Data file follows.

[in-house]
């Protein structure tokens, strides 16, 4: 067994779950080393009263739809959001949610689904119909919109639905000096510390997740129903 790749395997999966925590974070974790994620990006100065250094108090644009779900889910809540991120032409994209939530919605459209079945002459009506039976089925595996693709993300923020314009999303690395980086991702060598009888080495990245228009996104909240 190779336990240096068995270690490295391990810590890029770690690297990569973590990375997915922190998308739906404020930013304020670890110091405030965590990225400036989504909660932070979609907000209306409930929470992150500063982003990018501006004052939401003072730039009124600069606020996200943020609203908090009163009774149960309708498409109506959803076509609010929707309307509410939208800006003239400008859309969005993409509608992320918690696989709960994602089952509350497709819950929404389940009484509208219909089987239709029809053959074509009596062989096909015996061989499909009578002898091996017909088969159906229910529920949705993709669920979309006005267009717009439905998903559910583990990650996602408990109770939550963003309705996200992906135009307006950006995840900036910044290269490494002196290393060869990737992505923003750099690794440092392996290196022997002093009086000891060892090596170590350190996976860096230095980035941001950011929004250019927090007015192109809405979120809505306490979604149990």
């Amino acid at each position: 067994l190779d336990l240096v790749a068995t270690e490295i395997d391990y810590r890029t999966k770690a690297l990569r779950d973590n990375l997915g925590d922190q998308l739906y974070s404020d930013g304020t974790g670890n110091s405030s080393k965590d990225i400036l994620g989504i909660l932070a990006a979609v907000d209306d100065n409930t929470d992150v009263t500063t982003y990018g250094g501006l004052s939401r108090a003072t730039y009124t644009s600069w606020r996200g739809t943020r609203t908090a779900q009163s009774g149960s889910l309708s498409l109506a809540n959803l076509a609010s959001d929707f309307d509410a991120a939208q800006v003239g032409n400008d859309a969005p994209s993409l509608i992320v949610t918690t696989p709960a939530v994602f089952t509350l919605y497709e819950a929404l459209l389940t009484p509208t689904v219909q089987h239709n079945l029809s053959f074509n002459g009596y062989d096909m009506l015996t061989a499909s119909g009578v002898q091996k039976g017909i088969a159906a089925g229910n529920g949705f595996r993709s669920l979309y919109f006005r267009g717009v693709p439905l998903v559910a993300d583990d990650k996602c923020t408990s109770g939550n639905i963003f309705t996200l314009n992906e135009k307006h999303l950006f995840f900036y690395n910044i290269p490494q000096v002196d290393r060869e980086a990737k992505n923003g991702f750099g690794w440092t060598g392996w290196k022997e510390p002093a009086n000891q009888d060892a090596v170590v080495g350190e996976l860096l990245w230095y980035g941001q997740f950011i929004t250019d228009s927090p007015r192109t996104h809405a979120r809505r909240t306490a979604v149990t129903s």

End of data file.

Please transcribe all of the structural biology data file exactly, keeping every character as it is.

[in-house]
């Protein structure tokens, strides 16, 4: 067994779950080393009263739809959001949610689904119909919109639905000096510390997740129903 790749395997999966925590974070974790994620990006100065250094108090644009779900889910809540991120032409994209939530919605459209079945002459009506039976089925595996693709993300923020314009999303690395980086991702060598009888080495990245228009996104909240 190779336990240096068995270690490295391990810590890029770690690297990569973590990375997915922190998308739906404020930013304020670890110091405030965590990225400036989504909660932070979609907000209306409930929470992150500063982003990018501006004052939401003072730039009124600069606020996200943020609203908090009163009774149960309708498409109506959803076509609010929707309307509410939208800006003239400008859309969005993409509608992320918690696989709960994602089952509350497709819950929404389940009484509208219909089987239709029809053959074509009596062989096909015996061989499909009578002898091996017909088969159906229910529920949705993709669920979309006005267009717009439905998903559910583990990650996602408990109770939550963003309705996200992906135009307006950006995840900036910044290269490494002196290393060869990737992505923003750099690794440092392996290196022997002093009086000891060892090596170590350190996976860096230095980035941001950011929004250019927090007015192109809405979120809505306490979604149990």
């Amino acid at each position: 067994l190779d336990l240096v790749a068995t270690e490295i395997d391990y810590r890029t999966k770690a690297l990569r779950d973590n990375l997915g925590d922190q998308l739906y974070s404020d930013g304020t974790g670890n110091s405030s080393k965590d990225i400036l994620g989504i909660l932070a990006a979609v907000d209306d100065n409930t929470d992150v009263t500063t982003y990018g250094g501006l004052s939401r108090a003072t730039y009124t644009s600069w606020r996200g739809t943020r609203t908090a779900q009163s009774g149960s889910l309708s498409l109506a809540n959803l076509a609010s959001d929707f309307d509410a991120a939208q800006v003239g032409n400008d859309a969005p994209s993409l509608i992320v949610t918690t696989p709960a939530v994602f089952t509350l919605y497709e819950a929404l459209l389940t009484p509208t689904v219909q089987h239709n079945l029809s053959f074509n002459g009596y062989d096909m009506l015996t061989a499909s119909g009578v002898q091996k039976g017909i088969a159906a089925g229910n529920g949705f595996r993709s669920l979309y919109f006005r267009g717009v693709p439905l998903v559910a993300d583990d990650k996602c923020t408990s109770g939550n639905i963003f309705t996200l314009n992906e135009k307006h999303l950006f995840f900036y690395n910044i290269p490494q000096v002196d290393r060869e980086a990737k992505n923003g991702f750099g690794w440092t060598g392996w290196k022997e510390p002093a009086n000891q009888d060892a090596v170590v080495g350190e996976l860096l990245w230095y980035g941001q997740f950011i929004t250019d228009s927090p007015r192109t996104h809405a979120r809505r909240t306490a979604v149990t129903s």